but glory and honor and peace for everyone who does good, the Jew first and also the Greek.  For God shows no partiality. (ESV)
Glory and honor and peace are for the recipients of those who do good. It does not matter if you are a Jew or a Greek. This sounds wonderful. When the average person reads this, who really longs for glory and honor and peace, they would likely begin to do what they feel is good. There is one problem. Our definition of what is good and God's definition are not the same.
It is interesting to note that verse 11 mentions that God shows no partiality. Partiality is the fruit of comparing. Those who show partiality have compared themselves to others and deemed themselves better than the other. This fault of comparing ourselves is also at the root of our defining what is good. We think that we are good because we are better than someone else.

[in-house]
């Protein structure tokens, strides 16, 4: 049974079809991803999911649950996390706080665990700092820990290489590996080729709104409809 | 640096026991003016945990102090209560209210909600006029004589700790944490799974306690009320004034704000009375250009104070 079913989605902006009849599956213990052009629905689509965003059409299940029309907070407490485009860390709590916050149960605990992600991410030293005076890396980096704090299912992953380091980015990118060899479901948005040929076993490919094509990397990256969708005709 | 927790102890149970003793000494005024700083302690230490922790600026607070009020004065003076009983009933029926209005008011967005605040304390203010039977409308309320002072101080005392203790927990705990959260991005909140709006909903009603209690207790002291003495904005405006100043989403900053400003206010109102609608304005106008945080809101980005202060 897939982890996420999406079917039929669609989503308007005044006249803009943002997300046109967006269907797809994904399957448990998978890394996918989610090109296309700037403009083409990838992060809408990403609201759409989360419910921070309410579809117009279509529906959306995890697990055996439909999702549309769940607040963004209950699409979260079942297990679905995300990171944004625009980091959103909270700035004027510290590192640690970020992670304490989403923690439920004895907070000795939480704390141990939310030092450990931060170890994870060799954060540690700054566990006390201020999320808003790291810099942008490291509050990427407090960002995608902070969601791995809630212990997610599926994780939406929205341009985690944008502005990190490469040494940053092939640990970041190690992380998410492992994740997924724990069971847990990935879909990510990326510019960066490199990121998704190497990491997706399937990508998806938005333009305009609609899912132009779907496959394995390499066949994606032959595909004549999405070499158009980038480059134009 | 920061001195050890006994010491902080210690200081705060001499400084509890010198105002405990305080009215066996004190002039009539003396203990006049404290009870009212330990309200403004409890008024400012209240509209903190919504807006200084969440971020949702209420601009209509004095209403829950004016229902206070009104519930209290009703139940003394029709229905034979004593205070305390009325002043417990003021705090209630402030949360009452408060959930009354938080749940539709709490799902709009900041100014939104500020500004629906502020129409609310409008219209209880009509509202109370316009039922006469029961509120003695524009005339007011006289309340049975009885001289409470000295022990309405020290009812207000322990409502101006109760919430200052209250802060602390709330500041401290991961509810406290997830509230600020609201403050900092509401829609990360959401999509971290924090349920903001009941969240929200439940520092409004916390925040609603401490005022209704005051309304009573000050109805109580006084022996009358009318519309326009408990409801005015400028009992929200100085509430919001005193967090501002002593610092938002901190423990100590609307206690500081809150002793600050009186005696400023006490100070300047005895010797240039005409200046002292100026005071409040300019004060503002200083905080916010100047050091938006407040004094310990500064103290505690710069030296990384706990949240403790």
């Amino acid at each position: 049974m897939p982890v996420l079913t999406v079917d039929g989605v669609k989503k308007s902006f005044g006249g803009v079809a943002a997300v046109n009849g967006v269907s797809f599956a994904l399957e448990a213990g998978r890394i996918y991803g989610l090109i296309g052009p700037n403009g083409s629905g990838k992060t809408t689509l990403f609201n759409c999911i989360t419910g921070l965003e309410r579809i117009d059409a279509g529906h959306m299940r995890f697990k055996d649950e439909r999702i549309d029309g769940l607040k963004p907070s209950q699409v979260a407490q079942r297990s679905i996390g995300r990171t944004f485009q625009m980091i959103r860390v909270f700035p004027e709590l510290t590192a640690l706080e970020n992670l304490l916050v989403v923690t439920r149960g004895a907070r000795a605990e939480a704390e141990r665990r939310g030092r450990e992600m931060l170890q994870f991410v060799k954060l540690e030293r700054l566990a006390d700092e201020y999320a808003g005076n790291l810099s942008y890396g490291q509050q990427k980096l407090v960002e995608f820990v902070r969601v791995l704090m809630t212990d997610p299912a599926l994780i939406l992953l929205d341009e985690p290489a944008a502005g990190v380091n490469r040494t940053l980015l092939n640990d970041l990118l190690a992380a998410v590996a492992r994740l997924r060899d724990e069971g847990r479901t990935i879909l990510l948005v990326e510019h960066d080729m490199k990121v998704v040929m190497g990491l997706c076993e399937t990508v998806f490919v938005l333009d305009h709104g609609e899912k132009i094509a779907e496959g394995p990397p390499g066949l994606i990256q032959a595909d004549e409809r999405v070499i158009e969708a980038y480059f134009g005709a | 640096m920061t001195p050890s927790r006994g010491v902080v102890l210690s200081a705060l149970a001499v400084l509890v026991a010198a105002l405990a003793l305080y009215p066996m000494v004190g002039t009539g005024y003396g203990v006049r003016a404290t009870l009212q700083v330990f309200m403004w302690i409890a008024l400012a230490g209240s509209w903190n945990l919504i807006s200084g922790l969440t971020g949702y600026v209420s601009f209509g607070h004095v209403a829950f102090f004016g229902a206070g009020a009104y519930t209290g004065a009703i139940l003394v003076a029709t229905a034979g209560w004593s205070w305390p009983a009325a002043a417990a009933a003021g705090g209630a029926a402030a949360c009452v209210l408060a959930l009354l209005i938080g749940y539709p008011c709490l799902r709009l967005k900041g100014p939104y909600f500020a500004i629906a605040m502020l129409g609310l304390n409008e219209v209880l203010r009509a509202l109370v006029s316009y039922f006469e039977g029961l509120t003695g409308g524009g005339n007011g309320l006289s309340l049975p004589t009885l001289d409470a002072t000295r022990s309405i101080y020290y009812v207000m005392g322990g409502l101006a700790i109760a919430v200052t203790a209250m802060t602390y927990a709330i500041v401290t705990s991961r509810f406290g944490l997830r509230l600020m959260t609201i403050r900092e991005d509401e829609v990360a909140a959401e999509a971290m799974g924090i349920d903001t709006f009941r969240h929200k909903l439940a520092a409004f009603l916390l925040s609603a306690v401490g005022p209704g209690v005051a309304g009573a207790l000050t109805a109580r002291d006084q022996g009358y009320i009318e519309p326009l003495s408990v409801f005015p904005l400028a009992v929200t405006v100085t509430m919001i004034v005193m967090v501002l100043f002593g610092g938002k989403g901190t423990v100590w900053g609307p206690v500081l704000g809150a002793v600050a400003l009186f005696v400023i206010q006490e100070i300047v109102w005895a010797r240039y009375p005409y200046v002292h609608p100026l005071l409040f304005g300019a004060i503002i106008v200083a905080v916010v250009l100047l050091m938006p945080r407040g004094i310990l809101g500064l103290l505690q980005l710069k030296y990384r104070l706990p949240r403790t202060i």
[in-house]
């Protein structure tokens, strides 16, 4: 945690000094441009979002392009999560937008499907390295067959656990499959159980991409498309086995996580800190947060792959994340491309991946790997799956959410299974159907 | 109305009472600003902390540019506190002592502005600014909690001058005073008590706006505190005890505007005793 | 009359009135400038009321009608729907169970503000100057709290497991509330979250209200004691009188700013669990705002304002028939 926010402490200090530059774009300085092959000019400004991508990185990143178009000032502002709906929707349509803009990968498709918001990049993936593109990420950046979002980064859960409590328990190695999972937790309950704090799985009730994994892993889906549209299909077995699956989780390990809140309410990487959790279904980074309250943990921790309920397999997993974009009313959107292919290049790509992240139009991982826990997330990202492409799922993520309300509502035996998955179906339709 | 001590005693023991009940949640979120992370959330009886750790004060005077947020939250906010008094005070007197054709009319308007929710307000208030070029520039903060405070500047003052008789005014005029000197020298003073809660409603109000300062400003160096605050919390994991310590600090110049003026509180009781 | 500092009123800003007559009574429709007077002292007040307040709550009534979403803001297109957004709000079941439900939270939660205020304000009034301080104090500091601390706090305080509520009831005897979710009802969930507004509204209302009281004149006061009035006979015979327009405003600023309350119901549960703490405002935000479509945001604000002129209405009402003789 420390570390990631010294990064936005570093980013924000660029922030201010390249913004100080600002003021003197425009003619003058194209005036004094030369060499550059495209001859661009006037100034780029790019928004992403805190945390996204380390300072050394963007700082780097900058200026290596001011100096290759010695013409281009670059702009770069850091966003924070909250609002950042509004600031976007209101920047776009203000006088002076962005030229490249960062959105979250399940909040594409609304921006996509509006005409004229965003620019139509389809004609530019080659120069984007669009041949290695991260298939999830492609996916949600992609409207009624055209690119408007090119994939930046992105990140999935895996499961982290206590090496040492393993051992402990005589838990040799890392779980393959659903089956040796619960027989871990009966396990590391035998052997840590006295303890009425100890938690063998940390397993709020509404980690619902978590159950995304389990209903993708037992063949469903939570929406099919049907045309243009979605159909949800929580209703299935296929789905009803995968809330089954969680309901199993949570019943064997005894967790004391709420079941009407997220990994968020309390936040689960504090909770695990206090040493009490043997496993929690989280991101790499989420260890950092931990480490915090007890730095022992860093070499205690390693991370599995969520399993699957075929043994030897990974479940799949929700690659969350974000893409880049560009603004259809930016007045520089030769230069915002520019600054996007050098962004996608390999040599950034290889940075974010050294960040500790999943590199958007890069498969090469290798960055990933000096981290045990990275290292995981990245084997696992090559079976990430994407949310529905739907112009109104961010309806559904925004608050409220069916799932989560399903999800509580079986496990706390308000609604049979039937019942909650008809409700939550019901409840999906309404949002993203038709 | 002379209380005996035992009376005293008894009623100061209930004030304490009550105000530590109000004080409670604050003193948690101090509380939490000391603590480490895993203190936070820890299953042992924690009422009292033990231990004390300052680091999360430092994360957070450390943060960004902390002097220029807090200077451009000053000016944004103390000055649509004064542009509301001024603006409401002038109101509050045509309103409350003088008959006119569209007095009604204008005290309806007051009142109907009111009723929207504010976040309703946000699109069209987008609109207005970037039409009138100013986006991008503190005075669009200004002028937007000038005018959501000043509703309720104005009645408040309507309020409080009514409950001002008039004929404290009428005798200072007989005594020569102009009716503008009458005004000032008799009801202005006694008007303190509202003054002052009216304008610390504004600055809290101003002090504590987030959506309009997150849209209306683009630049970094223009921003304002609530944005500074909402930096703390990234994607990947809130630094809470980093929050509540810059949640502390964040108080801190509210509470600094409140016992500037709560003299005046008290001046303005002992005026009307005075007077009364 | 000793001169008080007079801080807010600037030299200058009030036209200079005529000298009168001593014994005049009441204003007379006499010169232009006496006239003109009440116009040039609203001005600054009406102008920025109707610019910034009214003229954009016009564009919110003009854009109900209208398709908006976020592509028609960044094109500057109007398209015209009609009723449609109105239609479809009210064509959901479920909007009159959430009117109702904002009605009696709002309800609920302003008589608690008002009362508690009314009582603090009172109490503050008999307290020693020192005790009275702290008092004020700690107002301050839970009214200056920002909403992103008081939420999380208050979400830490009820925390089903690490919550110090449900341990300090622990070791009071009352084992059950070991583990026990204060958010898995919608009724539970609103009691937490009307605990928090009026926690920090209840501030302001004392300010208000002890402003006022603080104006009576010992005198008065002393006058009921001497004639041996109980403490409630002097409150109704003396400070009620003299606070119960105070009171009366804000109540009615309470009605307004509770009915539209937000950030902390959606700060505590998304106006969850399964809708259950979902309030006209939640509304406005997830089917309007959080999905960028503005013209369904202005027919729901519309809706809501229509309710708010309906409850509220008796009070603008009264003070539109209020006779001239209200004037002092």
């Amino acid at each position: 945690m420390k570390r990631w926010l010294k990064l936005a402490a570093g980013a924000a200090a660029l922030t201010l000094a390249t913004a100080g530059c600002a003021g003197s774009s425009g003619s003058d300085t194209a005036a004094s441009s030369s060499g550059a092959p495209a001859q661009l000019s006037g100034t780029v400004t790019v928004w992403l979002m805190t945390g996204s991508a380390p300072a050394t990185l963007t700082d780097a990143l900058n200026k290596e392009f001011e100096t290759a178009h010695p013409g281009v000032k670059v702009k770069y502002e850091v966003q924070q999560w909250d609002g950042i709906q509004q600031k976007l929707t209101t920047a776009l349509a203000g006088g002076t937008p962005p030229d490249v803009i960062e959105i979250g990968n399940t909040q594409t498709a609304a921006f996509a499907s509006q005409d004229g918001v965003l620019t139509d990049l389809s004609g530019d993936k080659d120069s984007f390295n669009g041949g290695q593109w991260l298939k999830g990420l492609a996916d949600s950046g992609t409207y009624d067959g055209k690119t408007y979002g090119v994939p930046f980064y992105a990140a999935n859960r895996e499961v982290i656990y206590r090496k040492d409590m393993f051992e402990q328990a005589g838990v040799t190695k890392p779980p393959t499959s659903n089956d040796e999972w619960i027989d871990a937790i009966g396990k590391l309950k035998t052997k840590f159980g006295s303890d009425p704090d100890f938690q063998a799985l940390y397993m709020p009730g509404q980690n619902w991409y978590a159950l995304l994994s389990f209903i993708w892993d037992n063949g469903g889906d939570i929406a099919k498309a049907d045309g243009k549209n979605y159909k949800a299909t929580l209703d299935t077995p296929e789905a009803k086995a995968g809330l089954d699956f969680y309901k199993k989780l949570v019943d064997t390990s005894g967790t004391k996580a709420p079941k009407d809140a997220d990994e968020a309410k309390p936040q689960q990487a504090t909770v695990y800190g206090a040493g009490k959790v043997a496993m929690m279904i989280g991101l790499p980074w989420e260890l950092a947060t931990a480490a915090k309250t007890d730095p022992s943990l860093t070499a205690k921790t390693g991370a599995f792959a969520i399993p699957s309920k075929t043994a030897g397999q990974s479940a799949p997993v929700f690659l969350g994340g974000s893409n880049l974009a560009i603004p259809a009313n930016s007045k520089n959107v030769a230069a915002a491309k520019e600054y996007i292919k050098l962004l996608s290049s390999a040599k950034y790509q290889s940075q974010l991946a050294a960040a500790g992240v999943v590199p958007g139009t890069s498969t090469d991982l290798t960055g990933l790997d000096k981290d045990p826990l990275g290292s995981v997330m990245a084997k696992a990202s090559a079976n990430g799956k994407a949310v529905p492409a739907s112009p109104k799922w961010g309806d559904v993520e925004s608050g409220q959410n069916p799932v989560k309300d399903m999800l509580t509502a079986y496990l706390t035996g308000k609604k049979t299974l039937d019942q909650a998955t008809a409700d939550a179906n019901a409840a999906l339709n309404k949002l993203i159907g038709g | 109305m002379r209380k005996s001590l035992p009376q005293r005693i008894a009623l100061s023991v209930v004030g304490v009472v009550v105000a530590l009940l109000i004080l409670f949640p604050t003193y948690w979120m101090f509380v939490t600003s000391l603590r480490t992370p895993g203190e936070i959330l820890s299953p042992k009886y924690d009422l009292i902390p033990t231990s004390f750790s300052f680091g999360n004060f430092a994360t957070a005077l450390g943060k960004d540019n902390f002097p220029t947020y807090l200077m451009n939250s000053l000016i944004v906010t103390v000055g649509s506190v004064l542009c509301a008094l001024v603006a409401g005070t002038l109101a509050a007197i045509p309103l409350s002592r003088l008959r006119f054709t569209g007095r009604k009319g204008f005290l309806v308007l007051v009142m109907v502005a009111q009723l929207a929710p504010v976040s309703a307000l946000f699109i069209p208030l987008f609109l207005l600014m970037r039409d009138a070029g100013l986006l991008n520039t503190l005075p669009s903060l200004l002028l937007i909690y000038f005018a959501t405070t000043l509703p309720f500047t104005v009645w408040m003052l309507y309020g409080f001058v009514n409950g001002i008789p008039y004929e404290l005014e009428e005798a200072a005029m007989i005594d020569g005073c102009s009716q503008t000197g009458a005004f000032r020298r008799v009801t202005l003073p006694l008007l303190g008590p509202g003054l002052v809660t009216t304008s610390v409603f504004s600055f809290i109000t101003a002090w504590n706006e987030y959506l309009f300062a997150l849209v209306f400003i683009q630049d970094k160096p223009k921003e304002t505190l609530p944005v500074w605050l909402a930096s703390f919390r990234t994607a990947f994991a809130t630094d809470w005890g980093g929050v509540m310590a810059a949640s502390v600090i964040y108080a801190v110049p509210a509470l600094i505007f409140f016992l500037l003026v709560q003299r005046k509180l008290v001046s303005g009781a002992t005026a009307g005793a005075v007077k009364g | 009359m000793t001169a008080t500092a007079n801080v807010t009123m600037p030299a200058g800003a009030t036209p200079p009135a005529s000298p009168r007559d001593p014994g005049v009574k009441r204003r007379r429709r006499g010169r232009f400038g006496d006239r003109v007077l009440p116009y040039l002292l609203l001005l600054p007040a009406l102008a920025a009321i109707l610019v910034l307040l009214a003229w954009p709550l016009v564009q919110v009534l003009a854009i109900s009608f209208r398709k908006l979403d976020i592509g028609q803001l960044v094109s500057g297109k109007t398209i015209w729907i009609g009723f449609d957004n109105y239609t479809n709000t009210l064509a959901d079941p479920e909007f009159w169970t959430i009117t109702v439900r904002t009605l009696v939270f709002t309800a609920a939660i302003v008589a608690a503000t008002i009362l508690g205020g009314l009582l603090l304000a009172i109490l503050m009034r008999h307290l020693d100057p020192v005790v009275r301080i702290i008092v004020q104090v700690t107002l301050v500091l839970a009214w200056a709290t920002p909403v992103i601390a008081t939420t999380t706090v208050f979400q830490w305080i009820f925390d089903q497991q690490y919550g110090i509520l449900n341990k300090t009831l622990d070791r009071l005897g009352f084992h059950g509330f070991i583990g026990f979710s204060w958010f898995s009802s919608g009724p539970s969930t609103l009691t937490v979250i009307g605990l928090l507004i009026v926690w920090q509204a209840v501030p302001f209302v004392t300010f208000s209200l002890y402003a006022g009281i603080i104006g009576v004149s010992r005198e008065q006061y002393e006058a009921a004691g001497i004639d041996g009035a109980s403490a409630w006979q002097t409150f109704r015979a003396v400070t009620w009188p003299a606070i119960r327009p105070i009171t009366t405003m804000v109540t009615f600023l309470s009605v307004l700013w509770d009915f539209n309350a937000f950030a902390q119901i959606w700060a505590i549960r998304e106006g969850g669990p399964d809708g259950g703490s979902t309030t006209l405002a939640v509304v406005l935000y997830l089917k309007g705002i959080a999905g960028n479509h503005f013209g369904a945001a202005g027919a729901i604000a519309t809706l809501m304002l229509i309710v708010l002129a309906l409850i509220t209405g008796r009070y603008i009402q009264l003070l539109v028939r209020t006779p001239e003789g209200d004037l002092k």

For most people, comparing ourselves to others is the measuring stick we use to define goodness. To God, the measuring stick is his perfect holiness. If we understand that glory and honor and peace are for everyone who does good, and God is the one who defines what is good, this verse does not sound like good news at all. We are not as good as God requires.
One of the most beautiful things that we discover in Paul's letter to the Romans is that he points us to our desperate need for the Savior. Jesus Christ came to make alive those who were dead in sin. As we look at God's holy standard of goodness we realize just how far short we fall. God shows no partiality. We all need the sacrifice of Jesus Christ so that we can be made holy, and then do good.
How do you view yourself? Are you good? Is your goodness based on comparing yourself to others? Or do you use God's standard of goodness? I pray that you admit your need of your great Savior.